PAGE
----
Just how I was to help Perry I could scarce imagine, but I hoped that some fortuitous circumstance might solve the problem for me. It was quite evident however that little less than a miracle could aid me, for what could I accomplish in this strange world, naked and unarmed? It was even doubtful that I could retrace my steps to Phutra should I once pass beyond view of the plain, and even were that possible, what aid could I bring to Perry no matter how far I wandered?
The case looked more and more hopeless the longer I viewed it, yet with a stubborn persistency I forged ahead toward the foothills. Behind me no sign of pursuit developed, before me I saw no living thing. It was as though I moved through a dead and forgotten world.
I have no idea, of course, how long it took me to reach the limit of the plain, but at last I entered the foothills, following a pretty little canyon upward toward the mountains. Beside me frolicked a laughing brooklet, hurrying upon its noisy way down to the silent sea. In its quieter pools I discovered many small fish, of four-or five-pound weight I should imagine. In appearance, except as to size and color, they were not unlike the whale of our own seas. As I watched them playing about I discovered, not only that they suckled their young, but that at intervals they rose to the surface to breathe as well as to feed upon certain grasses and a strange, scarlet lichen which grew upon the rocks just above the water line.
It was this last habit that gave me the opportunity I craved to capture one of these herbivorous cetaceans—that is what Perry calls them—and make as good a meal as one can on raw, warm-blooded fish; but I had become rather used, by this time, to the eating of food in its natural state, though I still balked on the eyes and entrails, much to the amusement of Ghak, to whom I always passed these delicacies.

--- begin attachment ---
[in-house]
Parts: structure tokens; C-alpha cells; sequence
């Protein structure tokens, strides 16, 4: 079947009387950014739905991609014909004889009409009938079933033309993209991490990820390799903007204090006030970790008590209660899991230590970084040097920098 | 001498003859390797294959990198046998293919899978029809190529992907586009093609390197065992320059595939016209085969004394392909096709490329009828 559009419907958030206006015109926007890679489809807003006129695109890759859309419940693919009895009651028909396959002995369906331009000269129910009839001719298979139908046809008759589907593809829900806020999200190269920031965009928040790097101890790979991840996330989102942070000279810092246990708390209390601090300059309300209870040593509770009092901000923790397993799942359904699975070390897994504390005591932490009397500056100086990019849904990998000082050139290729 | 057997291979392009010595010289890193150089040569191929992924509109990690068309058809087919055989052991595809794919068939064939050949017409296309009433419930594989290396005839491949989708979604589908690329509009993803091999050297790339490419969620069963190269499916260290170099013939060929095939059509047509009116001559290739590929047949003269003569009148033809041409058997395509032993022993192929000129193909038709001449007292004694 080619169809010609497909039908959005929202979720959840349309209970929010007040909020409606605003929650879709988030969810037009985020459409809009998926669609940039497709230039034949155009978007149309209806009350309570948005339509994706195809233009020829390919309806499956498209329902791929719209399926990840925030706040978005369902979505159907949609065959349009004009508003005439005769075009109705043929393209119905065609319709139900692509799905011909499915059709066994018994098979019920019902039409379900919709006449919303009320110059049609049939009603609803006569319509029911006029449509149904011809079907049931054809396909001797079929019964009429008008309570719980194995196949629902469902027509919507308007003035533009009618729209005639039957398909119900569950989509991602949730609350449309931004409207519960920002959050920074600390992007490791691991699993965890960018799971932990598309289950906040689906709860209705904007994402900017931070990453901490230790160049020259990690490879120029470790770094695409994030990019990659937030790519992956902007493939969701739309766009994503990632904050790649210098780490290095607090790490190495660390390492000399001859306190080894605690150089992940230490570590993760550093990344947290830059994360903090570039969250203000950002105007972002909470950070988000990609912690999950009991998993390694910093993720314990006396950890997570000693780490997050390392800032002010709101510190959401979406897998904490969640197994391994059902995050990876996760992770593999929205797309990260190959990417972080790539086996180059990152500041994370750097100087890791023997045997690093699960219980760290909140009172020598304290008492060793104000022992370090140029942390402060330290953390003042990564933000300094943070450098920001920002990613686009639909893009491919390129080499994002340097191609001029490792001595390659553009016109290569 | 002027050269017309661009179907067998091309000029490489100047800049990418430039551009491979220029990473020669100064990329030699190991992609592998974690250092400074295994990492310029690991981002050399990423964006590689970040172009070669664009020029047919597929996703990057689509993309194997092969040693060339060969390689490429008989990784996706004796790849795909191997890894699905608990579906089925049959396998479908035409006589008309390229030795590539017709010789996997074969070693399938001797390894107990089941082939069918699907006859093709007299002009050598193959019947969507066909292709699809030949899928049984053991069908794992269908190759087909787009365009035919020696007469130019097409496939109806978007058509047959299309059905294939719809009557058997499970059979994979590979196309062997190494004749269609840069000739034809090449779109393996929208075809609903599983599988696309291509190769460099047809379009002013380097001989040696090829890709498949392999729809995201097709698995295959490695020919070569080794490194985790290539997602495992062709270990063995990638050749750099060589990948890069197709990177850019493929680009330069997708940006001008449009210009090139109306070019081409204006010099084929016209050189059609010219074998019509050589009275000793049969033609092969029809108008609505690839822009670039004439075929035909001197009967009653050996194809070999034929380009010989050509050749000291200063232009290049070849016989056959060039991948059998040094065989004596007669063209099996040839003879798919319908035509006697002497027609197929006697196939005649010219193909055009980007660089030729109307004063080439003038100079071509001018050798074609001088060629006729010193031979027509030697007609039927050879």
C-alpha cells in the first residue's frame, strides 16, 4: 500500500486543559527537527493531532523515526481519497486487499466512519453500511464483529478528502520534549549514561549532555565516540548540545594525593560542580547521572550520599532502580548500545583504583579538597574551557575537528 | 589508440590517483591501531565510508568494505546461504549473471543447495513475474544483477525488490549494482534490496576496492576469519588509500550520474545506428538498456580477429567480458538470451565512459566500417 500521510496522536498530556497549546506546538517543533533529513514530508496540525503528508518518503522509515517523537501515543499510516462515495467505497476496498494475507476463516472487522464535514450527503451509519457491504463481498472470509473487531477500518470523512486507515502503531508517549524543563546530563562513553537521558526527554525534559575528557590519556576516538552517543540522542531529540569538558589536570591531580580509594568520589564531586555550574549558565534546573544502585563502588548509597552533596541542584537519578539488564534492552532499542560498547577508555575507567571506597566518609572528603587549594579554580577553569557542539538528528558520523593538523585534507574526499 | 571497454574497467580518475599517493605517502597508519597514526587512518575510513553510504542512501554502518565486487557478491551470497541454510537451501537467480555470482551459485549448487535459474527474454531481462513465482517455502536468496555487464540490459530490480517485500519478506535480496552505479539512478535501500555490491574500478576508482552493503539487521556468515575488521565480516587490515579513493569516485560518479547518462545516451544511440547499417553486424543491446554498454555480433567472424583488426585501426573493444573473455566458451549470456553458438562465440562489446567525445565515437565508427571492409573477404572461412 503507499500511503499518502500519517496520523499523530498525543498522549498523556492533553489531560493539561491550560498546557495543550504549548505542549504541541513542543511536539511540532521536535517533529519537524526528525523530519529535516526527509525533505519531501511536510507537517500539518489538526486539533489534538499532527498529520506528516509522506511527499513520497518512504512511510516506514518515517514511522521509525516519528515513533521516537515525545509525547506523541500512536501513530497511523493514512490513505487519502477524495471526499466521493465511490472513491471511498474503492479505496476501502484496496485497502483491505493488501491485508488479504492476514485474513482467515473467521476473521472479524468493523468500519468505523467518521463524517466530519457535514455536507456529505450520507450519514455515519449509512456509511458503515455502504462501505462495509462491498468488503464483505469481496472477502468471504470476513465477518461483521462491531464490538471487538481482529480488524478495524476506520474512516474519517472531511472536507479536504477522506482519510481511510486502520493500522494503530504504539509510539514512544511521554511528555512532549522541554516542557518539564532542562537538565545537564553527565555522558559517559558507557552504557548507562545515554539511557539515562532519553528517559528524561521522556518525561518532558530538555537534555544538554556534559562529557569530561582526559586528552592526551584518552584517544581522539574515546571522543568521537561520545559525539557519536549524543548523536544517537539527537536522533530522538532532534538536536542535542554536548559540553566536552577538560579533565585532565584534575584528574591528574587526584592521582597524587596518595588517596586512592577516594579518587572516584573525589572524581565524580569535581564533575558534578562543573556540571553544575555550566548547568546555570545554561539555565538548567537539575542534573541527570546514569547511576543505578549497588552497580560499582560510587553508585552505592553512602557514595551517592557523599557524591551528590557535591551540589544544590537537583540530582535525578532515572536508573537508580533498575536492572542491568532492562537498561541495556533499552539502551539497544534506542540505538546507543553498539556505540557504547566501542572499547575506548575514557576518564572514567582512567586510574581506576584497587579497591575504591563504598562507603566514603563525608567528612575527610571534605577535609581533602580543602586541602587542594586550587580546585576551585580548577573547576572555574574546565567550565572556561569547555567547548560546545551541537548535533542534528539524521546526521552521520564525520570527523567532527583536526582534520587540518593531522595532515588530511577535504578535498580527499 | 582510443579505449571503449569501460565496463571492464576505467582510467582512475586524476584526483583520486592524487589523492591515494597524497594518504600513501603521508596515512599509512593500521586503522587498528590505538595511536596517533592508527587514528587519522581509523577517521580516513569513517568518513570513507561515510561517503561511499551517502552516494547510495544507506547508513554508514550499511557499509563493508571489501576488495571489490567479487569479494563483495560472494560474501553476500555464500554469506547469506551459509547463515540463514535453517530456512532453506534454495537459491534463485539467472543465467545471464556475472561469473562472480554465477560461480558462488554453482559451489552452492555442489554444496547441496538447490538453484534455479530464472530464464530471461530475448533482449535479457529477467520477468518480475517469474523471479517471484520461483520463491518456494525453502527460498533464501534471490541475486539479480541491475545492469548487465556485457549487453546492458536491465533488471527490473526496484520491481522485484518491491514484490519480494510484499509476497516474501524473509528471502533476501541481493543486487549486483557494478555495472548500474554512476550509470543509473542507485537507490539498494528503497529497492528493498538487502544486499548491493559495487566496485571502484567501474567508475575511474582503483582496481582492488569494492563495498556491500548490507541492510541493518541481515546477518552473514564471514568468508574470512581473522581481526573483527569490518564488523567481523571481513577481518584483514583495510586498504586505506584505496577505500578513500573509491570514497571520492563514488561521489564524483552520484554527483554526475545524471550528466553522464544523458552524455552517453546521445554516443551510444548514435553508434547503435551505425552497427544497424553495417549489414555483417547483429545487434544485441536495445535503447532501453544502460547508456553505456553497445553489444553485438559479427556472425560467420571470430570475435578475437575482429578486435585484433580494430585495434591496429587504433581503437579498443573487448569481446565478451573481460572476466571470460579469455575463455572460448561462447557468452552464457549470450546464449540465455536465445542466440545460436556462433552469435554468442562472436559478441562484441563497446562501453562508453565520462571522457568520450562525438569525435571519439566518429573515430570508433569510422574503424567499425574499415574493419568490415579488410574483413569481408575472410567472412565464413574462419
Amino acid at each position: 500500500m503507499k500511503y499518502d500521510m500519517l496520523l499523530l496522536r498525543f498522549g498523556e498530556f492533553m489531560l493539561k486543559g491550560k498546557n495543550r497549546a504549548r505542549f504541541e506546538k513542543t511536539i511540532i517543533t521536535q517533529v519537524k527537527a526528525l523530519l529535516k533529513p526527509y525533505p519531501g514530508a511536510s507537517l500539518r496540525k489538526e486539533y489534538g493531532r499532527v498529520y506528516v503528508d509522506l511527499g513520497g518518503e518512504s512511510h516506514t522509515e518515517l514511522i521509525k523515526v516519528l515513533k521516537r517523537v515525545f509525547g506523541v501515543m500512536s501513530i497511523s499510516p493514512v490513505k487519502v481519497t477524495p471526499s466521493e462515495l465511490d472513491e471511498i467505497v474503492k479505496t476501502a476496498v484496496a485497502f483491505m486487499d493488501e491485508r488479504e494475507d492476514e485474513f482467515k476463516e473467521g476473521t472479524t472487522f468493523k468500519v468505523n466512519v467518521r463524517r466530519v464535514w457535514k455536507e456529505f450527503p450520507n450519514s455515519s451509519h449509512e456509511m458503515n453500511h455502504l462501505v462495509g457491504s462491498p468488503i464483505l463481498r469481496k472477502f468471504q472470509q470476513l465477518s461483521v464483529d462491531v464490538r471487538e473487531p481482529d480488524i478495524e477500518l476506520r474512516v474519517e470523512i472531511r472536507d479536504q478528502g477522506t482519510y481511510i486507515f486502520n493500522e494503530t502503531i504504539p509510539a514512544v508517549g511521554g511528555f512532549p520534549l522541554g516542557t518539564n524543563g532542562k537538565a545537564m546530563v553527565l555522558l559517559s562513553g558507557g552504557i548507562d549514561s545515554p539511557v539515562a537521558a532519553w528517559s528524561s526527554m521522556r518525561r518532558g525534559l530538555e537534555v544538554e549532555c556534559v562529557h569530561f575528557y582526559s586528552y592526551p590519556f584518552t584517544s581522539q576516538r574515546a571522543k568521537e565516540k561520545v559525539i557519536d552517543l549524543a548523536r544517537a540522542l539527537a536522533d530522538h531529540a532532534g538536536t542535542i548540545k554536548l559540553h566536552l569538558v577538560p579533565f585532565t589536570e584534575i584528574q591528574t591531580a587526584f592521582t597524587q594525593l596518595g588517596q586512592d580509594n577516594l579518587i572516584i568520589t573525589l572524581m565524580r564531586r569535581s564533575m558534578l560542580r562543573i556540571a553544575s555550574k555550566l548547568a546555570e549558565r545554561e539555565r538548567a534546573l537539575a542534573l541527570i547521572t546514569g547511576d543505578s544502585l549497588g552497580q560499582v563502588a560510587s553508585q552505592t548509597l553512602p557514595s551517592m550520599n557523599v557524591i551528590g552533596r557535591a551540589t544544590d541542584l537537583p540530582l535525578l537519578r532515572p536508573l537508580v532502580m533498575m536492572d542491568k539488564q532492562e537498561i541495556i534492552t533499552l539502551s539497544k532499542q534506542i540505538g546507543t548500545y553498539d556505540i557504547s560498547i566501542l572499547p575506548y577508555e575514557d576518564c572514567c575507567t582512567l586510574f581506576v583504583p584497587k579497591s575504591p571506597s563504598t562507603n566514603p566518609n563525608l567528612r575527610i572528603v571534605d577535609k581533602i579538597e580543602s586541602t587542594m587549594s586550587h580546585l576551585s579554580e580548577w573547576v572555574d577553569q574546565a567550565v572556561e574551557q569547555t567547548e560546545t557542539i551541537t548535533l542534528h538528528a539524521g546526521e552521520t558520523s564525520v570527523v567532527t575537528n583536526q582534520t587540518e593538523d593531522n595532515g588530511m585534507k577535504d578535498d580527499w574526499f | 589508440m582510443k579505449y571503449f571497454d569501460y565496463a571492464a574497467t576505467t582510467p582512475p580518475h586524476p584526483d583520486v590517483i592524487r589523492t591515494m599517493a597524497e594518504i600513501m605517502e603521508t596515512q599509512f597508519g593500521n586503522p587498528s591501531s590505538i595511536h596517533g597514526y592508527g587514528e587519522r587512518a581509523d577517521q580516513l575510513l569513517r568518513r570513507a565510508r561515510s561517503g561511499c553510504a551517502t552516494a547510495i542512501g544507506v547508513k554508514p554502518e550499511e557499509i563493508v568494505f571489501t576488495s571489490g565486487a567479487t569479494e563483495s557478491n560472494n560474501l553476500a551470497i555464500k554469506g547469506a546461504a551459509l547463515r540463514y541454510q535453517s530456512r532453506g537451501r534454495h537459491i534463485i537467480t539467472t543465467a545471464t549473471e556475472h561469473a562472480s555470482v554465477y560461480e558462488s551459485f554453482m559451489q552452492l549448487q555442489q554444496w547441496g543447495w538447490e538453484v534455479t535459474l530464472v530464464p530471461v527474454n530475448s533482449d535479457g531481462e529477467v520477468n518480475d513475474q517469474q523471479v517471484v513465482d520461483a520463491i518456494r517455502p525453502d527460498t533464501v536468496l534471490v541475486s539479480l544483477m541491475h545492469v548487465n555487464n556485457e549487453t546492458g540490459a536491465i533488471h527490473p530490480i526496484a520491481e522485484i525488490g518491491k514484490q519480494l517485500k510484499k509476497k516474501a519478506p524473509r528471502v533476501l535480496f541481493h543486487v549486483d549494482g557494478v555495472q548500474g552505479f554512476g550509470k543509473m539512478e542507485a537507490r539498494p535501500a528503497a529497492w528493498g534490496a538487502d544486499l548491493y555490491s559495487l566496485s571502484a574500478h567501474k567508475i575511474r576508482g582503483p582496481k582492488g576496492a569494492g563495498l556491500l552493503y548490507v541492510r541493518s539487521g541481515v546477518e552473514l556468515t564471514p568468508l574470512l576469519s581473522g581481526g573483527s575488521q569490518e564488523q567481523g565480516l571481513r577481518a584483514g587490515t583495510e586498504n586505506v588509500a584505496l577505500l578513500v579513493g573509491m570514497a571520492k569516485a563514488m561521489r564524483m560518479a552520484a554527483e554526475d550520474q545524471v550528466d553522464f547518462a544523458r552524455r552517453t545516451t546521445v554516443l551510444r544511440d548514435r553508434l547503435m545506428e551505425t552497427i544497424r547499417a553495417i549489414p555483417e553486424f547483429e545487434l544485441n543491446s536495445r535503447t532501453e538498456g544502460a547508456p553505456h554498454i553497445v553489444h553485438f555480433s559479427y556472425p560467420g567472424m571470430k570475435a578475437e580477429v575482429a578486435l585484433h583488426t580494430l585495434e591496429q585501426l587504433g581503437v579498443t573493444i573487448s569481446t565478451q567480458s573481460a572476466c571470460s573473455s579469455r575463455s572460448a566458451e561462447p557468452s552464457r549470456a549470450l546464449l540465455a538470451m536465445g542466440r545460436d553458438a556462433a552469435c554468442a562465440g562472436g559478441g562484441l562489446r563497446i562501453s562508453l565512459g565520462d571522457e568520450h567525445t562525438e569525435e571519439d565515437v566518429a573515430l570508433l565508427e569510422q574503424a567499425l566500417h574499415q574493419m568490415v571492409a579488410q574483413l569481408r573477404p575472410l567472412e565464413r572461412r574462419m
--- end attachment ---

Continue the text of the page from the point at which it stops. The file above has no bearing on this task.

Crouching beside the brook, I waited until one of the diminutive purple whales rose to nibble at the long grasses which overhung the water, and then, like the beast of prey that man really is, I sprang upon my victim, appeasing my hunger while he yet wriggled to escape.
Then I drank from the clear pool, and after washing my hands and face continued my flight. Above the source of the brook I encountered a rugged climb to the summit of a long ridge. Beyond was a steep declivity to the shore of a placid, inland sea, upon the quiet surface of which lay several beautiful islands.
The view was charming in the extreme, and as no man or beast was to be seen that might threaten my new-found liberty, I slid over the edge of the bluff, and half sliding, half falling, dropped into the delightful valley, the very aspect of which seemed to offer a haven of peace and security.
The gently sloping beach along which I walked was thickly strewn with strangely shaped, colored shells; some empty, others still housing as varied a multitude of mollusks as ever might have drawn out their sluggish lives along the silent shores of the antediluvian seas of the outer crust. As I walked I could not but compare myself with the first man of that other world, so complete the solitude which surrounded me, so primal and untouched the virgin wonders and beauties of adolescent nature. I felt myself a second Adam wending my lonely way through the childhood of a world, searching for my Eve, and at the thought there rose before my mind's eye the exquisite outlines of a perfect face surmounted by a loose pile of wondrous, raven hair.
As I walked, my eyes were bent upon the beach so that it was not until I had come quite upon it that I discovered that which shattered all my beautiful dream of solitude and safety and peace and primal overlordship. The thing was a hollowed log drawn upon the sands, and in the bottom of it lay a crude paddle.